Lionel Shriver has replied to 2016's WriteNow mentees, who recently penned an open letter condemning the author's views on diversity expressed in a column the Spectator. Addressing the 2016 cohort of underrepresented writers on Penguin Random House's outreach programme, the author defended her position against quotas, saying it was not racist but a warning to the UK not to go down the "unfair, anti-meritocratic and culturally destructive road" of affirmative action.
Following her Spectator piece in which she said PRH was "drunk on virtue", Shriver was widely criticised on social media and her position as a prize judge for Mslexia's Short Story Competition was terminated, with the prize's founder and editorial director Debbie Taylor explaining the "difficult decision" was made because her comments risked alienating the women it is trying to support.
In her reply to the WriteNow mentees, published on the Spectator website on Thursday (21st June), Shriver said "an internet mob" had wilfully misread and effectively rewritten her views.
She said outrage was now "the left’s contemporary drug of choice...addiction levels seem to have got so high that it’s not enough to get indignant about what’s actually out there; it’s now necessary to make enraging stories up. But I have a hard enough time sticking up for what I actually believe, and actually put in print, without defending against all the things I don’t believe, and didn’t put in print."
The We Need To Talk About Kevin author emphasised that she had said "not one discouraging word" about PRH's WriteNow scheme and in fact it was "exactly the approach I endorse for helping to vary the voices on our bookshelves", refering also a similar initiative run by her publisher HarperCollins which has her "full support".
What she did take exception to, Shriver reiterated, was PRH’s aim to have its staff and list of authors mirror the UK population by 2025 in regard to race, ethnicity, class, disability, sexuality and gender.
She wrote PRH's "aspiration" was the pursuit of numerical quotas, and stressed the demographic proportions were "statistically ascertainable". She further warned in regard to the last criterion - gender - that it could lead to women who are over-represented in editorial being sacked.
While standing by her concerns that quotas could have a negative bearing on quality, her stance on affirmative action is informed by the US's "cautionary" experience of it, she explained, where she believes such policy has in fact "entrenched racial divisions and pitted minorities against one another."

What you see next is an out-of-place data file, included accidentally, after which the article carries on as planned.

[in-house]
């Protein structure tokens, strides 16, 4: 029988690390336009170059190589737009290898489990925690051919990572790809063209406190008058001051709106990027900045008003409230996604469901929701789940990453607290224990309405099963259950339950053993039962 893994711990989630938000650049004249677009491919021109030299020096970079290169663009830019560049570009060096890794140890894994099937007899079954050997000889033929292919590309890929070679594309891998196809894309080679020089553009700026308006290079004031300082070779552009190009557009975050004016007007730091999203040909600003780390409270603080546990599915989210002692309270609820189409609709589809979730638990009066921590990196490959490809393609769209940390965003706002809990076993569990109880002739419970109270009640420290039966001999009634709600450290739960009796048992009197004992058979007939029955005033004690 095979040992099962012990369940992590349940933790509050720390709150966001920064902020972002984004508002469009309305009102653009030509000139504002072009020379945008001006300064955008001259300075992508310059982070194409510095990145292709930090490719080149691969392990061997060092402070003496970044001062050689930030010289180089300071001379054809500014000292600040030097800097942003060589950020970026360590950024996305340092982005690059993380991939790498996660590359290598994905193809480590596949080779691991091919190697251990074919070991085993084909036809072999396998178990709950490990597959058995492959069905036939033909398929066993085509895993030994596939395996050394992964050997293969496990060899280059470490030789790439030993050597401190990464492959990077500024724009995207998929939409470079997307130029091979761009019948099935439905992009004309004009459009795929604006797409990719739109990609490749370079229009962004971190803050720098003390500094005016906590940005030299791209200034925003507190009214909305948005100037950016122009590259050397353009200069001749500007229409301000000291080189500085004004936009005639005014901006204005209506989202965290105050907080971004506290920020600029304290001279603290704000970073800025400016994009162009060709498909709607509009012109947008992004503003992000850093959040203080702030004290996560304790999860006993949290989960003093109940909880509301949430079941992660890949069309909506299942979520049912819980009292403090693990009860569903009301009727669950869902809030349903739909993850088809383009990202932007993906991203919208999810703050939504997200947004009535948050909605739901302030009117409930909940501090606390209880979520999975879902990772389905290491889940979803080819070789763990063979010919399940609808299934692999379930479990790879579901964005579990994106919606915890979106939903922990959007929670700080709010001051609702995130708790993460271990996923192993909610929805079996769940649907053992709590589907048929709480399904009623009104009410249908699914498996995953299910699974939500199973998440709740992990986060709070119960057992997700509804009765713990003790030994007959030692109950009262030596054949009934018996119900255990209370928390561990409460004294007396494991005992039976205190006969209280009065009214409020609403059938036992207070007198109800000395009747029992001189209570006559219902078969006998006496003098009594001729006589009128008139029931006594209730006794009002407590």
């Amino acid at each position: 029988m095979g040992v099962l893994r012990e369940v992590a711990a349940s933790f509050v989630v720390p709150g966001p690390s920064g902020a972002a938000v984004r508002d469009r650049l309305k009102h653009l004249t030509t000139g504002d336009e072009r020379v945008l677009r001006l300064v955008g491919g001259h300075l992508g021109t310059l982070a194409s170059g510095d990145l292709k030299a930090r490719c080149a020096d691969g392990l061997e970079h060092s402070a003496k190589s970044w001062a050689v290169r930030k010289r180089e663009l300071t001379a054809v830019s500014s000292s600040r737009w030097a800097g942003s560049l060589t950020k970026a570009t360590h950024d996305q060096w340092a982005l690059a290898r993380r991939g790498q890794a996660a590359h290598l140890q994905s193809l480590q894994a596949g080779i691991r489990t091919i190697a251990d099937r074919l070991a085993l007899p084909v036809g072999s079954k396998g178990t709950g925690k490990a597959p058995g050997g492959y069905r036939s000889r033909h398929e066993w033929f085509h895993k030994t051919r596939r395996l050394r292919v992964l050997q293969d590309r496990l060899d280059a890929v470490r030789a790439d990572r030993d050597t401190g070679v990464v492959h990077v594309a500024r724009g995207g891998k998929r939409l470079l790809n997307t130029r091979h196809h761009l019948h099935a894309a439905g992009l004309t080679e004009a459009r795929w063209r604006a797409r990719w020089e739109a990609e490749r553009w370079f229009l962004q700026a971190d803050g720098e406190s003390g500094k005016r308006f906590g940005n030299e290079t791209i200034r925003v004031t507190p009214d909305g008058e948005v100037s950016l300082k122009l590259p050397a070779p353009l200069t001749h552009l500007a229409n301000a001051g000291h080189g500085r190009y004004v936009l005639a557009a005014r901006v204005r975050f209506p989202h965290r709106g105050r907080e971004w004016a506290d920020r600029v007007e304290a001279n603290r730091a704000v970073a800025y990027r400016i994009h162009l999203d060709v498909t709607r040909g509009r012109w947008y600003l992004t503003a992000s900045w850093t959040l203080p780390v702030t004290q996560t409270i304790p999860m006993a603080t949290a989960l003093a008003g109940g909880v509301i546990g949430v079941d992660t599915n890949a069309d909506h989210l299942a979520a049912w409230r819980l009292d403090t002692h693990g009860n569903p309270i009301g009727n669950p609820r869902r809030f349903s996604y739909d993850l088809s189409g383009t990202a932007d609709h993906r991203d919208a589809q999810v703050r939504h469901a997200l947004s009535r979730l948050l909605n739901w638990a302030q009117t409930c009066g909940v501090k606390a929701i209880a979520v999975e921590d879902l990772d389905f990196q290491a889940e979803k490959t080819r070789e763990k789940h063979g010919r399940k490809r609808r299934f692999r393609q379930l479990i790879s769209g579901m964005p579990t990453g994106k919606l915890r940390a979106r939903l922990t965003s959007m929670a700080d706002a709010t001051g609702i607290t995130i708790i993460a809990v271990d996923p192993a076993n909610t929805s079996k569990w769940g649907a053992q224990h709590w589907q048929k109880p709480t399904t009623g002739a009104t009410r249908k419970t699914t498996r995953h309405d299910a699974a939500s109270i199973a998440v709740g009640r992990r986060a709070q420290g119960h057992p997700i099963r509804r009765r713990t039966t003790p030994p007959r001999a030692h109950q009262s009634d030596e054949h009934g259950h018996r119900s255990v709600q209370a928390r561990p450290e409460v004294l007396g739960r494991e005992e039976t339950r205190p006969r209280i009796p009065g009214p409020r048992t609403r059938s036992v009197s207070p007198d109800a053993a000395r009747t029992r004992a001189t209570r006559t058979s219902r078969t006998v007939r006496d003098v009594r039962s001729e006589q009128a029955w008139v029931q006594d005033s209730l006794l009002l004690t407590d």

She wrote: "I do not like diversity quotas, in publishing or anywhere else. They can tempt HR departments to value hitting arithmetic targets over hiring competent workers and tempt editors to value category-bulking authors over the most exceptional writers from any background. To the degree that PRH genuinely aims to ply its wares amongst minority communities with historically few readers, brilliant. That is thinking like a publishing company, whose driving purpose should be expanding its market and selling more books. Nevertheless, the manifestation of a narrow, rigid version of diversity, rather than strong book sales and literary excellence, can too easily become an end in itself. With the relinquishment of judgment abundantly on merit, quality could suffer.
"Hitherto, the UK has not extensively employed positive discrimination, which may still seem innocently benevolent in Britain. But, as Coleman Hughes explains [in the Spectator magazine], the US has rigorously pursued what we call affirmative action, especially in education, for nearly 50 years. The American experience is cautionary.
"Combating injustice with more injustice, and racism with more racism, is philosophically contradictory and pragmatically ham-fisted. In the US, affirmative action has entrenched racial divisions and pitted minorities against one another.
"These finger-on-the-scale policies have often benefited the economically well-off who happen to tick a racial box. Intrinsically paternalistic, affirmative action has stigmatised and demoralised the very populations it was designed to help. (You observed how hard WriteNow was to get into, and what stringent standards you had to meet. You want to have been selected because you’re especially talented, right? Not because you improved a PR statistic.) Though brought in to compensate for historical prejudice, this redress has no endpoint. It is never over. Bring in affirmative action, and you’re stuck with it."
Shriver went on to question whether there had been "malicious misinterpretation" of her views, and questioned if the "impatient internet age" was fostering self-censorship.
"That column wasn’t hard to understand, and I can’t imagine your reading comprehension scores are quite that low. So we’re dealing with what I can only call malicious misinterpretation," she wrote to the mentees. " ... I’m afraid this is a textbook instance of what’s becoming all too common: an internet mob effectively rewrites your views, the better to attack them. But a world in which you have said, not what you said, but what other people say you said, is a world in which savvy people stop writing and shut up. After all, this column — it won’t make any difference, will it? The verdict is in."
In closing she said she hoped the mentees didn't work hard to establish themselves as writers "only to discover that when you write the word ‘red’ your readers picture aquamarine, and when you write ‘carrot’ your readers conjure a tractor" and said she shared their ambition for the writing profession to be populated by "folks from a wide range of backgrounds".
"We only differ on how we get there. I wouldn’t do it with quotas. Because diversity doesn’t lower standards. Quotas do," she said, and signed off: "Wishing you the best of luck in a damnably difficult job."
Shriver's full reply to her critics can be read on the Spectator's website.